Local authorities in Nice on Monday ordered a four-match stand closure and local police arrested a man as investigations continued into the ugly incidents which led to the abandonment of Nice’s weekend Ligue 1 match with Marseille.
The prefect of the Alpes-Maritimes department said the Popular South stand at the Allianz Riviera in Nice would be closed after fans threw projectiles which led to serious incidents on Sunday during the Nice-Marseille fixture.
“In view of the seriousness of the incidents that occurred, and without waiting for the sanctions to be decided by the professional football league (LFP), the prefect of the Alpes-Maritimes has taken the following decisions this evening: closure of the Populaire Sud stand where the incidents occurred for the next four home matches,” wrote prefect Bernard Gonzalez in a statement.
Nice supporters invaded the pitch and confronted Marseille’s Dimitri Payet, who had thrown a bottle lobbed at him back into the crowd. A brawl then broke out involving players and spectators.
A 28-year-old man suspected of attacking a Marseille player was arrested and taken into custody on Monday evening, police and judicial sources told AFP.
The man was presumably a fan of the home team, the Nice prosecutor, Xavier Bonhomme, told AFP.
Earlier his office announced that it had opened several investigations, notably for “throwing projectiles” and “aggravated violence”.
The (LFP) released a short statement saying it had summoned the two clubs to a hearing on Wednesday and “strongly condemned the violence”.
The hosts were leading the Mediterranean derby 1-0 when the game was interrupted in the 75th minute as Payet threw a bottle back into the crowd as teammates came across to remonstrate with Nice fans behind the goal.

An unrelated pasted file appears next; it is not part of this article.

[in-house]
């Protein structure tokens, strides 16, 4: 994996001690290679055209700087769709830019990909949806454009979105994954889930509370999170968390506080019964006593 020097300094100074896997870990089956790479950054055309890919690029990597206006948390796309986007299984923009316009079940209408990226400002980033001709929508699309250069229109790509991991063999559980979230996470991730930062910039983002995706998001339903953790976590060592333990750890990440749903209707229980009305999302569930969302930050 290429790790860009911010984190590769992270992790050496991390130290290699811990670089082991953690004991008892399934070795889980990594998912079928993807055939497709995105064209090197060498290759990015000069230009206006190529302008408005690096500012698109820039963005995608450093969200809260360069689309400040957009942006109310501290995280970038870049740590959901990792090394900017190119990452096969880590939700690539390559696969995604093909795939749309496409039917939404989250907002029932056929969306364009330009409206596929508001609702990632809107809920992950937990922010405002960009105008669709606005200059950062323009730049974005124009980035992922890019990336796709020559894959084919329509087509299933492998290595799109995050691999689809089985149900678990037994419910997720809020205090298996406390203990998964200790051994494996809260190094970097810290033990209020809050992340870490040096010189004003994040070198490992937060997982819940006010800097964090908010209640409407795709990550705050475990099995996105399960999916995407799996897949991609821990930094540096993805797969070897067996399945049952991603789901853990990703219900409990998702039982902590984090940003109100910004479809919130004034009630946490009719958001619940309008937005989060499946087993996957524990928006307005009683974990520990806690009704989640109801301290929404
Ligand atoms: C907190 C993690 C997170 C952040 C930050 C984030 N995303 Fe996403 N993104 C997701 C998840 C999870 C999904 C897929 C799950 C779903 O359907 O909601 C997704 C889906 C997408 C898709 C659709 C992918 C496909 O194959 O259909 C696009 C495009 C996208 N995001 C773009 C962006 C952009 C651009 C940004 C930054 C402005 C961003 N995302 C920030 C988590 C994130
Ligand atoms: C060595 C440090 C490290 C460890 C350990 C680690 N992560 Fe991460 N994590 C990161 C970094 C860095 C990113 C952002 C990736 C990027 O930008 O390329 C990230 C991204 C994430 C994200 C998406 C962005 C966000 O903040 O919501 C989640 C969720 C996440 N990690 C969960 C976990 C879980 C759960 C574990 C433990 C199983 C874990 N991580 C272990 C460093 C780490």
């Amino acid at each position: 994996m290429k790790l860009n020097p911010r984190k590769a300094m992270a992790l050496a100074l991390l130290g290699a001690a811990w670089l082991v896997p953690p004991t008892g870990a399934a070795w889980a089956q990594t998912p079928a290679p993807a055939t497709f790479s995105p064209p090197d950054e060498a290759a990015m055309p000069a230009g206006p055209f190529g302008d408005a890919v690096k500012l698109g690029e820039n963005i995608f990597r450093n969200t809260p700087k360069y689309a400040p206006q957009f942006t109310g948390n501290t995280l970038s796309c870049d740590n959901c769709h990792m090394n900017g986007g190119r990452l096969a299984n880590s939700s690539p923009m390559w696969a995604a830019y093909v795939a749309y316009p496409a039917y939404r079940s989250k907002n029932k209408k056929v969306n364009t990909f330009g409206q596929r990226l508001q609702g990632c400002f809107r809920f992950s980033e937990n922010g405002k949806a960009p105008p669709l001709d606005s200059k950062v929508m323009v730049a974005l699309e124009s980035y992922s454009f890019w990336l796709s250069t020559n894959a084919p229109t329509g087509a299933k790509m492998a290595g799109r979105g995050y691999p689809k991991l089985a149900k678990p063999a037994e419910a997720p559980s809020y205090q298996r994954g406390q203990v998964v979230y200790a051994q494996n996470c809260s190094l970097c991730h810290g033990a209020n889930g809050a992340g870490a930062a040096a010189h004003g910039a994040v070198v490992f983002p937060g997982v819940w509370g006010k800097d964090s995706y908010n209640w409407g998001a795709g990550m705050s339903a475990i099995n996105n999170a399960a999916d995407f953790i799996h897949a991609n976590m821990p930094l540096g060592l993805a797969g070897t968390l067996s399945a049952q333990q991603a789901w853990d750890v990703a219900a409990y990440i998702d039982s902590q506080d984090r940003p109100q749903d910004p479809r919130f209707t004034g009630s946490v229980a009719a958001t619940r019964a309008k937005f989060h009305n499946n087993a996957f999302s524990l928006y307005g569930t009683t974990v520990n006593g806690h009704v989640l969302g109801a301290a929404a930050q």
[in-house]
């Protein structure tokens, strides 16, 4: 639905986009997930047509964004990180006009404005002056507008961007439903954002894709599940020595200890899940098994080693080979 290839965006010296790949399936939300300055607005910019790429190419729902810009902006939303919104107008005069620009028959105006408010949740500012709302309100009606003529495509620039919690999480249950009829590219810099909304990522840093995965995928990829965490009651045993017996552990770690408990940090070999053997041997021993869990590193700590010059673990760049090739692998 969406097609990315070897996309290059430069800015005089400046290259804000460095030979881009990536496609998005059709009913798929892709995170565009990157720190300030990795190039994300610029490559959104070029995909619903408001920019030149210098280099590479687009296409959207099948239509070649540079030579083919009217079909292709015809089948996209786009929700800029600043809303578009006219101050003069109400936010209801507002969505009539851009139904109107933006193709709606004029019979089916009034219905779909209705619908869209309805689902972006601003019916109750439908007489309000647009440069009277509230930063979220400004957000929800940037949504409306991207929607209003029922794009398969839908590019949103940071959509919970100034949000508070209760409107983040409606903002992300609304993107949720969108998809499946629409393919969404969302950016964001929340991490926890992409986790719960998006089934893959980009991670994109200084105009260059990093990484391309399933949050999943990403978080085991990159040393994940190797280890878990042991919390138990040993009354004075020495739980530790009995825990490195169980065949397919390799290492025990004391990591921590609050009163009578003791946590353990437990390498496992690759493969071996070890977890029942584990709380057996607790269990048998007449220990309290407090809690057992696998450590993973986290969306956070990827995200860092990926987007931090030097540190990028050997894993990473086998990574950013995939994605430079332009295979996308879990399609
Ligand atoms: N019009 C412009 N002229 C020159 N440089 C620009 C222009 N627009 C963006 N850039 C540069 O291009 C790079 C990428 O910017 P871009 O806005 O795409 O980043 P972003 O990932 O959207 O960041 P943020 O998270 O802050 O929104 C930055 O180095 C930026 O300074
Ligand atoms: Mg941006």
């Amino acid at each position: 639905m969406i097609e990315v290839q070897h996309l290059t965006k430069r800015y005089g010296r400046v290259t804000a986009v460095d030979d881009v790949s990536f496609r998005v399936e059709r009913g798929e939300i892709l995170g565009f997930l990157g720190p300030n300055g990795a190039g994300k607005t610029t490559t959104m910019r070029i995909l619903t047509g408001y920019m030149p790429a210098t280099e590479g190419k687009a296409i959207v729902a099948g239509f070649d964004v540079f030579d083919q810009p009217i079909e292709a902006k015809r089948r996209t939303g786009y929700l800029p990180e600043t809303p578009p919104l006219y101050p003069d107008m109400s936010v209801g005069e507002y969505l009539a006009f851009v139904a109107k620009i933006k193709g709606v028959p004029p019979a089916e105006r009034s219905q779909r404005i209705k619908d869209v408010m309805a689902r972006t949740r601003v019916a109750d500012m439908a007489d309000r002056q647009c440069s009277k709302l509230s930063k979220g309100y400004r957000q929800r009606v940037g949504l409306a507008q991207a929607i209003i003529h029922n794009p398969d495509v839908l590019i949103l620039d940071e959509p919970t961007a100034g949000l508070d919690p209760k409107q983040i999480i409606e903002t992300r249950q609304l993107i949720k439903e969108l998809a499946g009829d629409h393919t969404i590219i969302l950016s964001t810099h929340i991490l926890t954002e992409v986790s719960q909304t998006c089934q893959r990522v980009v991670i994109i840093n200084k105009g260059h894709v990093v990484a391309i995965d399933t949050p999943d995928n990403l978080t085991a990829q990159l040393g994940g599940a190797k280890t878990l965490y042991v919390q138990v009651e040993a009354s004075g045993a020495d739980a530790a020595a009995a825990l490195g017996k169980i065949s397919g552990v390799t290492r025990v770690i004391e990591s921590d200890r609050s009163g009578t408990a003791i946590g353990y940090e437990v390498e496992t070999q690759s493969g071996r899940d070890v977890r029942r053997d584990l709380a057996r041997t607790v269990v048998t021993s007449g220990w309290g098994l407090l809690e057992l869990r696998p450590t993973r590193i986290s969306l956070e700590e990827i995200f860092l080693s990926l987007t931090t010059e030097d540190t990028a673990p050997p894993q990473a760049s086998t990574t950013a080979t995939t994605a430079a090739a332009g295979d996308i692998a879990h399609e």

Supporters streamed onto the pitch and a melee began involving players, staff, fans and stewards. Marseille coach Jorge Sampaoli had to be restrained by members of his own staff.
The match was halted for over an hour and finally abandoned after Marseille refused to return to the pitch.
In farcical scenes, the Nice players came back out and the referee placed the ball by the corner flag where the game had been stopped, before blowing his whistle.
The league said it aligned itself with local authorities who wanted to restart the game “to guarantee public order”.
The LFP must decide whether to replay the game or award Nice a victory because Marseille refused to return to the pitch.
“The league wanted the match to restart. We decided for the safety of our players, who were attacked during the pitch invasion, not to resume,” said Marseille president Pablo Longoria, adding the referee “was with us” and decided to stop the game.
Nice, meanwhile, blamed Marseille for fanning the flames.
“While nothing can excuse the actions of a few individuals guilty of throwing bottles…there is no doubt that it was the attitude and actions of several members of Olympique de Marseille that saw the incident escalate out of control,” Nice said in a statement.
They claimed one Marseille assistant coach knocked out a supporter who “remains in hospital” and said two Nice players – Justin Kluivert and Jean-Clair Todidbo – were attacked by Marseille security staff.
“One should not overlook the provocative actions of several Marseille players in the first half which only added to tensions around the stadium.”
There were also reports of incidents in the VIP box involving the presidents of the two clubs.
The match was attended by over 32 000 fans with spectators allowed back inside stadiums in France after almost all of last season was played out behind closed doors due to coronavirus restrictions.
Politicians called for punishments to be handed out to those responsible.
Roxana Maracineanu, France’s Minister Delegate in charge of sport, said those guilty should be punished “if we can find them…I think there needs to be punishments for the club in question.”
Christian Estrosi, the centre-right mayor of Nice, got involved too, tweeting: “Violence is always intolerable. There must be punishments after (the league) has determined who was responsible.”
“The behaviour of some supporters was unspeakable but so was that of the Marseille president in the stands and the coach on the field,” he added.
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